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Lenihan promises protection for the super-rich and cuts for the low-paid – Morgan

16 October, 2009


Sinn Féin Finance spokesperson Arthur Morgan has described Finance Minister Brian Lenihan’s preview of the forthcoming Budget at the Dublin Chamber of Commerce as a promise to protect the wealthiest from paying their fair share while making low-paid workers and their families pay most for the recession by cutting the supports and services on which they rely.

Deputy Morgan said:

“Finance Minister Brian Lenihan has ruled out any income tax increases for the highest earners in the forthcoming Budget. To address the budget deficit he is going to rely totally on savage cutbacks across vital public services.

“It is absurd for Minister Lenihan to suggest that the wealthiest can pay no more and should not be required to do so. Income distribution is grossly distorted in this State so it is natural that higher earners pay collectively more tax – but they are still not paying their fair share. Far from it. There are still a host of reliefs and avoidance schemes that the super-rich employ very successfully to avoid paying tax.

“There is only one top percentage rate for income tax which means that someone on €37,000 per annum pays at the same percentage rate as someone on €1 million per annum. Top earners also own most of the State's wealth in assets and pay no tax on those assets.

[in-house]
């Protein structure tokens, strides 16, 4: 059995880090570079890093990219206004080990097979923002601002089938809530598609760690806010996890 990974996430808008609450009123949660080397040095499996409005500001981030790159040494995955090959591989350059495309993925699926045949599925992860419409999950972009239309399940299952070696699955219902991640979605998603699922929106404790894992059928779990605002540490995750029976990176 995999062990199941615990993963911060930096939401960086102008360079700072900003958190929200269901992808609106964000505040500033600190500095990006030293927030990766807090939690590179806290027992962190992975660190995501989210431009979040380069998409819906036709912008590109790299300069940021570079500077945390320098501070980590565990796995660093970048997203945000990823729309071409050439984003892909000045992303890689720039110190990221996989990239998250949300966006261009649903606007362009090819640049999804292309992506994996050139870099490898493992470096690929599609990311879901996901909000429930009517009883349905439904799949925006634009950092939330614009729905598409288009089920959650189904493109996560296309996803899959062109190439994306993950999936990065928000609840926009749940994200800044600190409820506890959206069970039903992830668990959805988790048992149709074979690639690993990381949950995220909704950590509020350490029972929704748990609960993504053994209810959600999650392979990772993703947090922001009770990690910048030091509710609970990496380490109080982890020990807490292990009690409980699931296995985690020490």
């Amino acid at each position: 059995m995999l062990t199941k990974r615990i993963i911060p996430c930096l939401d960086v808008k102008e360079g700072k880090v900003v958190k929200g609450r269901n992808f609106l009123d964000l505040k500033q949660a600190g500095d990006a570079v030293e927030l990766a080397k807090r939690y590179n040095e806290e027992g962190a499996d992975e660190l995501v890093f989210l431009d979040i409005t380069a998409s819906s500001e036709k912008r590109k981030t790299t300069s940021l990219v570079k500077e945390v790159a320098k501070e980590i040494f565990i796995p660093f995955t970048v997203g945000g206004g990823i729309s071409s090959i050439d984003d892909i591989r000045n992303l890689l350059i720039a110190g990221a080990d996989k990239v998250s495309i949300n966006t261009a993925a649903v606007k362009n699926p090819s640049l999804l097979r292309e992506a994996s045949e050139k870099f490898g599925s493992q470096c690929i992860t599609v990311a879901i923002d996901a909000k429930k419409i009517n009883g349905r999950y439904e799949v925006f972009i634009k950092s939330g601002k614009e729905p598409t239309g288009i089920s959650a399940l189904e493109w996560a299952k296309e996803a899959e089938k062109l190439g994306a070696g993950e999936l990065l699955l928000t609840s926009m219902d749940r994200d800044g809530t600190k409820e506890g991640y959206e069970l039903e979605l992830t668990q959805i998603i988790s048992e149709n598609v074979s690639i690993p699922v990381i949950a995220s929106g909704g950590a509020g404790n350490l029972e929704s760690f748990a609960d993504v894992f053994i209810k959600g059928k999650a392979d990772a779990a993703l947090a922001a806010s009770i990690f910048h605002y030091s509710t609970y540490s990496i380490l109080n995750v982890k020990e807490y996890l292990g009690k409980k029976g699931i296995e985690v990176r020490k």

“The introduction of a third income tax rate of 48% for earnings in excess of €100,000 would raise €355 million. Standardising all discretionary tax reliefs would raise €1.1 billion.

“These are but two examples of what could be done but instead Minister Lenihan promises protection for the super-rich from paying their fair share while making low-paid workers and their families pay most for the recession by cutting the supports and services on which they rely. Health, education and social welfare for the majority will be slashed while the highest earners will still benefit from private hospitals, private schools and untaxed private wealth.” ENDS

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